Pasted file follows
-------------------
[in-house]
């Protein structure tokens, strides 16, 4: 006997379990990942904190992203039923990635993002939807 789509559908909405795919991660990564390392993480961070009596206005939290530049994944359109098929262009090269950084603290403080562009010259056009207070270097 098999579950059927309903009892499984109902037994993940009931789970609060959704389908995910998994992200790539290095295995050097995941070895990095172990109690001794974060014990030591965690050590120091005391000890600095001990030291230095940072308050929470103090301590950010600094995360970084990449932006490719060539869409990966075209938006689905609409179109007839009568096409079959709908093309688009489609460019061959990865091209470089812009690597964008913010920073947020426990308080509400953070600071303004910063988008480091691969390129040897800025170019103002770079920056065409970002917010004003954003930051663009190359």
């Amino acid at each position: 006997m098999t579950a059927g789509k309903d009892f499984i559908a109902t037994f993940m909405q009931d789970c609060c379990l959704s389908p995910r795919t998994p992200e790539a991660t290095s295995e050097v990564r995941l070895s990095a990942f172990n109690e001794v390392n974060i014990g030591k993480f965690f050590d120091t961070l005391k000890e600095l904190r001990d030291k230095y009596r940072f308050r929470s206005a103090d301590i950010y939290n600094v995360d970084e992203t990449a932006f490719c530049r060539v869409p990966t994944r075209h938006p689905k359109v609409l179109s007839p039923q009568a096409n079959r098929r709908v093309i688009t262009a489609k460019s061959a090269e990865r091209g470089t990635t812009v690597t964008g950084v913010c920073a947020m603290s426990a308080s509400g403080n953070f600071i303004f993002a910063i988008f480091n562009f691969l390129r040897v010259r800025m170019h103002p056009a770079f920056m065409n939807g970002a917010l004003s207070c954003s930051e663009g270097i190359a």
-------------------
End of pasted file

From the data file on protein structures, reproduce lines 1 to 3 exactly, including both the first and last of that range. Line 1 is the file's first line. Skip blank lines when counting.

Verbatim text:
[in-house]
């Protein structure tokens, strides 16, 4: 006997379990990942904190992203039923990635993002939807 789509559908909405795919991660990564390392993480961070009596206005939290530049994944359109098929262009090269950084603290403080562009010259056009207070270097 098999579950059927309903009892499984109902037994993940009931789970609060959704389908995910998994992200790539290095295995050097995941070895990095172990109690001794974060014990030591965690050590120091005391000890600095001990030291230095940072308050929470103090301590950010600094995360970084990449932006490719060539869409990966075209938006689905609409179109007839009568096409079959709908093309688009489609460019061959990865091209470089812009690597964008913010920073947020426990308080509400953070600071303004910063988008480091691969390129040897800025170019103002770079920056065409970002917010004003954003930051663009190359």
């Amino acid at each position: 006997m098999t579950a059927g789509k309903d009892f499984i559908a109902t037994f993940m909405q009931d789970c609060c379990l959704s389908p995910r795919t998994p992200e790539a991660t290095s295995e050097v990564r995941l070895s990095a990942f172990n109690e001794v390392n974060i014990g030591k993480f965690f050590d120091t961070l005391k000890e600095l904190r001990d030291k230095y009596r940072f308050r929470s206005a103090d301590i950010y939290n600094v995360d970084e992203t990449a932006f490719c530049r060539v869409p990966t994944r075209h938006p689905k359109v609409l179109s007839p039923q009568a096409n079959r098929r709908v093309i688009t262009a489609k460019s061959a090269e990865r091209g470089t990635t812009v690597t964008g950084v913010c920073a947020m603290s426990a308080s509400g403080n953070f600071i303004f993002a910063i988008f480091n562009f691969l390129r040897v010259r800025m170019h103002p056009a770079f920056m065409n939807g970002a917010l004003s207070c954003s930051e663009g270097i190359a």